Observations on popular antiquities: including the whole of mr. Bourne's Antiquitates vulgares. revised by sir H. Ellis, Volume 1
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Observations on Popular Antiquities: Including the Whole of Mr. Bourne's ...
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according ancient appears ashes attended bearing beginning Bishop Book boys bring cake called carried celebrated ceremony Christ Christmas church cock comes common cross curious custom dance door doth dressed drink Easter eggs England English fair feast festival fire flowers Fools give given green hand hath head Henry History holy honour John kind King Lady Lent light London Lord maids manner March means mentioned Monday morning never night observed occasion occurs origin parish passage person play poor practice present probably procession Queen Robin Hood round Saint says season seems Shrove Tuesday singing speaking stand Sunday superstition tells things thou town trees usual week whole women writer Year's young
Page xvii - And posts, like the commandment of a king, Sans check, to good and bad : But when the planets In evil mixture, to disorder wander, What plagues, and what portents ! what mutiny ! What raging of the sea ! shaking of earth ! Commotion in the winds ! frights, changes, horrors Divert and crack, rend and deracinate The unity and married calm of states Quite from their fixture...
Page xvii - The heavens themselves, the planets and this centre, Observe degree, priority and place, Insisture, course, proportion, season, form, Office and custom, in all line of order...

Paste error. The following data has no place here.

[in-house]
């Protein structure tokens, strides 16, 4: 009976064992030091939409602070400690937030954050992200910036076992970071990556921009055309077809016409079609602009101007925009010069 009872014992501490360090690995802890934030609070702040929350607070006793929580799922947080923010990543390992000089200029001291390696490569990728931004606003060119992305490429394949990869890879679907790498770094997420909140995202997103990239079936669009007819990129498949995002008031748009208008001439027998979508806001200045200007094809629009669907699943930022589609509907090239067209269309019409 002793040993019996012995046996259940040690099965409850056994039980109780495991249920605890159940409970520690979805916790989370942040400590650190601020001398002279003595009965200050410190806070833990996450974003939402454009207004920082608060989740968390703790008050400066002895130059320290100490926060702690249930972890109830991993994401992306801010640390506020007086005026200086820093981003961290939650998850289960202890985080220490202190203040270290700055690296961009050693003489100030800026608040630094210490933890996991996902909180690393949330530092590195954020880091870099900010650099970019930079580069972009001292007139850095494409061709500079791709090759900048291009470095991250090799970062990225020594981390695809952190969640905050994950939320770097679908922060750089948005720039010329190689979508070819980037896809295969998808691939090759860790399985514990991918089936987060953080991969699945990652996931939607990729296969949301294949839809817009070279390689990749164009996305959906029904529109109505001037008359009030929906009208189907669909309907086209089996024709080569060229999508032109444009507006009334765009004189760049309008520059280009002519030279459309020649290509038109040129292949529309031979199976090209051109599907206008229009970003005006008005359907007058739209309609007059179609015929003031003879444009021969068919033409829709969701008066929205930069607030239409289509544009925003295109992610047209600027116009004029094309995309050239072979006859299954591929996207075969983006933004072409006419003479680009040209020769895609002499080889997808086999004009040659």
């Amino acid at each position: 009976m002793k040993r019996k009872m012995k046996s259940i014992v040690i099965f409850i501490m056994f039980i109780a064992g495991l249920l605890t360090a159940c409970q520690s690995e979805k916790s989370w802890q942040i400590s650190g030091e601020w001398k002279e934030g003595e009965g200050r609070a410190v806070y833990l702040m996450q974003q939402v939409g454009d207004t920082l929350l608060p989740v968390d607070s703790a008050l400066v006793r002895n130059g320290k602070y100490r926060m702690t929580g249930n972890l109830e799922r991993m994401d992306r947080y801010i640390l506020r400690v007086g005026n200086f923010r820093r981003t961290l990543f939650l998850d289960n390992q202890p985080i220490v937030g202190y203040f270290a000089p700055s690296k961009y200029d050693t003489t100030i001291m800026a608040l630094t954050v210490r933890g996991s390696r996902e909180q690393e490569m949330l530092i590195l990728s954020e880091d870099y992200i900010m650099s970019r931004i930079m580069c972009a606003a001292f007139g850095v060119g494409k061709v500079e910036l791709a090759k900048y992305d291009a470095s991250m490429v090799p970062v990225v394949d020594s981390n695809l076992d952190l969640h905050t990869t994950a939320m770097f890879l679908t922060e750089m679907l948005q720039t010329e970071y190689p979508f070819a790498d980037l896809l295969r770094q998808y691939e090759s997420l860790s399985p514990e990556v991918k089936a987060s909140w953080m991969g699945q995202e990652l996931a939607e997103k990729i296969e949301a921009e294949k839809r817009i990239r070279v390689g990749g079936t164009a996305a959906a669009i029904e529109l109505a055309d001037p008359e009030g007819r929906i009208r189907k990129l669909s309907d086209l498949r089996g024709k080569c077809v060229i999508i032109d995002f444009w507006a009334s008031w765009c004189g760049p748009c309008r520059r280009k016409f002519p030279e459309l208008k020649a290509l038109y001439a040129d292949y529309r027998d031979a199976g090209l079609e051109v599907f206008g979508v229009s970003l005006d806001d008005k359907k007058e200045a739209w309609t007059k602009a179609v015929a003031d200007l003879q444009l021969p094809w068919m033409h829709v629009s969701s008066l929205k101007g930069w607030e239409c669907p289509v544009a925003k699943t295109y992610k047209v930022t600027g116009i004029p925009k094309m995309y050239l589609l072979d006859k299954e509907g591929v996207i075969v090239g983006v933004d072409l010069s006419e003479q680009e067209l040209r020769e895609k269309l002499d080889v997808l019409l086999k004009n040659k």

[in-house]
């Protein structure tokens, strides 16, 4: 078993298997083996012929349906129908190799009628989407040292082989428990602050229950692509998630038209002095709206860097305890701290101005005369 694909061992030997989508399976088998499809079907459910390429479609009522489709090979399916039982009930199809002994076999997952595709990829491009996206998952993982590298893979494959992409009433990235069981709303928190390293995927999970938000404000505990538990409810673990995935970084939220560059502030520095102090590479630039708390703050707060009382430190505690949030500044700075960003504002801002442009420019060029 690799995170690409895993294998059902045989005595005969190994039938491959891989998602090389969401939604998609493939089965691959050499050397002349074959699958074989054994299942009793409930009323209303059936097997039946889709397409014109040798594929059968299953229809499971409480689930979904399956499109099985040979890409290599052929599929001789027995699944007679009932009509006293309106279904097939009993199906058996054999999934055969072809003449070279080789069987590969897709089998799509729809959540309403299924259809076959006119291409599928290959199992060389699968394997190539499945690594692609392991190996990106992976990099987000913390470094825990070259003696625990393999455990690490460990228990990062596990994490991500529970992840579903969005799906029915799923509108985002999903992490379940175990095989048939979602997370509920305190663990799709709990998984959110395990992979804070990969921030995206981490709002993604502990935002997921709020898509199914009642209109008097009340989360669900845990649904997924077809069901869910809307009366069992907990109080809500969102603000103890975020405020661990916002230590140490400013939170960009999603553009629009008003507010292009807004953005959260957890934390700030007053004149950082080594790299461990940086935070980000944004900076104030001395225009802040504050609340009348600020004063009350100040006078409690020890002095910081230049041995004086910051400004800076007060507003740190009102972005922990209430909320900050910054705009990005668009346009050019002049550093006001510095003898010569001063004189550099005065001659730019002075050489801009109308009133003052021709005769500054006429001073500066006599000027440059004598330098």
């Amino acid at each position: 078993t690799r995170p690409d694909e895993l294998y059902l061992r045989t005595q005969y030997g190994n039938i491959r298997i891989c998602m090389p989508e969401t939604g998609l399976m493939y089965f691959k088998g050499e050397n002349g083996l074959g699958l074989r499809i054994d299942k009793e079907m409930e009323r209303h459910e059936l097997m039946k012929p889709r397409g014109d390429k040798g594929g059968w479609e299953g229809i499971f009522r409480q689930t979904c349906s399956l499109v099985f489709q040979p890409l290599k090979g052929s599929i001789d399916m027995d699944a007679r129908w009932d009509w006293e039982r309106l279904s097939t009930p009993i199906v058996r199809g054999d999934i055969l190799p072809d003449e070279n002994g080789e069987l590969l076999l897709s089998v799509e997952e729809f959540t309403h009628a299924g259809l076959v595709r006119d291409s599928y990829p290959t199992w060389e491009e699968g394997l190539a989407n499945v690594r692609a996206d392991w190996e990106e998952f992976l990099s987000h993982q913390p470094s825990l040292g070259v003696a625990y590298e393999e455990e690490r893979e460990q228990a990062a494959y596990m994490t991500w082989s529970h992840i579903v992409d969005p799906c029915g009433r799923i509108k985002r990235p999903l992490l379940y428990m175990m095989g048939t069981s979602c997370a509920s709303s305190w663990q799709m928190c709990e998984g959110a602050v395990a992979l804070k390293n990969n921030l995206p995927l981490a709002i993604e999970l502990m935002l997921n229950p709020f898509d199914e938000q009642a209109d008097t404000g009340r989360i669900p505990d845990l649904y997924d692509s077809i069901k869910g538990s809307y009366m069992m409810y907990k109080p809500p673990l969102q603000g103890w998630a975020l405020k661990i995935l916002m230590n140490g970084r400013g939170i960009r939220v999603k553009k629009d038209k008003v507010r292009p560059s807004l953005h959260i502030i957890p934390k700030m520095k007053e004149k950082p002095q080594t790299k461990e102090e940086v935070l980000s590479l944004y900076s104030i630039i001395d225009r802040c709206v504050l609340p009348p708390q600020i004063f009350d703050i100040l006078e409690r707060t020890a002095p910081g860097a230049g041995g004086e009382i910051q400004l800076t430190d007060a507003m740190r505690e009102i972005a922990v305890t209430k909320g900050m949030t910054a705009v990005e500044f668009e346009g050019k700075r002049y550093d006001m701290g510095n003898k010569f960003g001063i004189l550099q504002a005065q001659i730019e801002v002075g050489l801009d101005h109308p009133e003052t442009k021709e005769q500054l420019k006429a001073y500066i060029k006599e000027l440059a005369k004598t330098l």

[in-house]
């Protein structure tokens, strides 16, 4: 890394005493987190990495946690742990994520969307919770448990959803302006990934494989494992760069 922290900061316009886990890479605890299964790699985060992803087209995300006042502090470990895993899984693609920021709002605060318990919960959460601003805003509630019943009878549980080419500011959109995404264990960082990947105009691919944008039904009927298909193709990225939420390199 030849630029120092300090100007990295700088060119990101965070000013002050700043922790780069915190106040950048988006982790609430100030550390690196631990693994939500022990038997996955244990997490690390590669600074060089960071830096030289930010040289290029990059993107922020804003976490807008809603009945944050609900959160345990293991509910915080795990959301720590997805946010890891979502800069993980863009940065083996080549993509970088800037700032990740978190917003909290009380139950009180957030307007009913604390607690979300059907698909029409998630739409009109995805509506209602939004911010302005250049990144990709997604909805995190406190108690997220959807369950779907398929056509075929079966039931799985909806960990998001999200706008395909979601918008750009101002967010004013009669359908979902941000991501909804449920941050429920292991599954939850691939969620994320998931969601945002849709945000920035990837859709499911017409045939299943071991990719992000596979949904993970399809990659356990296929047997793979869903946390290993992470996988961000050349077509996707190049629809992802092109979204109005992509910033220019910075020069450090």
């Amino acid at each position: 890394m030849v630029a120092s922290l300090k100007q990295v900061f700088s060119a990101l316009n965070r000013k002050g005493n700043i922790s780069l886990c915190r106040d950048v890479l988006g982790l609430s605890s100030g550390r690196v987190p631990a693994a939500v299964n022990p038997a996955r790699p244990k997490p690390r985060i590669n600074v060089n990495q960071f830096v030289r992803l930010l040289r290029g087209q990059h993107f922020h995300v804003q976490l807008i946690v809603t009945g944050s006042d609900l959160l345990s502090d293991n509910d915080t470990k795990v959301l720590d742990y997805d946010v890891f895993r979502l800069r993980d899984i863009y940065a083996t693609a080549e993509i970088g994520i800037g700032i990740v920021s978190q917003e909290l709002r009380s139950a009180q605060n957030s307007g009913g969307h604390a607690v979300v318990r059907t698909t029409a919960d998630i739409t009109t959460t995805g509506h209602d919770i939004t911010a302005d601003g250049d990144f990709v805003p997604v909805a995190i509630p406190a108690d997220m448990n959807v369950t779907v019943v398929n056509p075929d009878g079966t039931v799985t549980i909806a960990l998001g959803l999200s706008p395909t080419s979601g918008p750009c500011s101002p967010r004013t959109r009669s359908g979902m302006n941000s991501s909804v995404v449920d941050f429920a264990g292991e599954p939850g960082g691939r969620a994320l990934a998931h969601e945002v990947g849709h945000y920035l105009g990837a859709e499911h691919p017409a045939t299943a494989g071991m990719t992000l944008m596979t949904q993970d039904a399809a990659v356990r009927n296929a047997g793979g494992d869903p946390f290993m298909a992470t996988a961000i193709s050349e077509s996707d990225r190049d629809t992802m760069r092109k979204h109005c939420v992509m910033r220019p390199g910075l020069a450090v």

Page 99 - tis a fast, to dole Thy sheaf of wheat And meat Unto the hungry soul. It is to fast from strife, From old debate And hate To circumcise thy life. To show a heart grief-rent ; To starve thy sin, Not bin ; And that's to keep thy Lent.
Page 435 - at the Mount of St Mary's, in the stony stage where I now stand, I have brought you some fine biscuits, baked in the oven of charity, carefully conserved for the chickens of the church, the sparrows of the spirit, and the sweet swallows of salvation.
Page 215 - Now the bright morning star, day's harbinger, Comes dancing from the east, and leads with her The flowery May, who from her green lap throws The yellow cowslip, and the pale primrose. Hail bounteous May that dost inspire Mirth and youth, and warm desire; Woods and groves are of thy dressing, Hill and dale doth boast thy blessing. Thus we salute thee with our early song, And welcome thee, and wish thee long.
Page 214 - Come, my Corinna, come; and, coming, mark How each field turns a street, each street a park Made green and trimmed with trees; see how Devotion gives each house a bough Or branch: each porch, each door, ere this, An ark, a tabernacle is, Made up of white-thorn, neatly interwove; As if here were those cooler shades of love.
Page 471 - COME, bring with a noise, My merry, merry boys, The Christmas log to the firing ; While my good dame, she Bids ye all be free ; And drink to your hearts' desiring. With the last year's brand Light the new block, and For good success in his spending On your psaltries play, That sweet luck may Come while the log is a-teending.
Page 386 - This hempseed with my virgin hand I sow, Who shall my true love be, the crop shall mow.
Page 149 - made his maund in our Lady's chapel, having fifty-nine poor men, whose feet he washed and kissed ; and, after he had wiped them, he gave every of the said poor men twelve pence in money, three ells of good canvass to make them shirts, a pair of new shoes, a cast of red herrings, and three white herrings ; and one of these had two shillings.
Page 341 - St. Swithin's Day, if thou dost rain, For forty days it will remain : St. Swithin's Day, if thou be fair, For forty days 'twill rain na mair.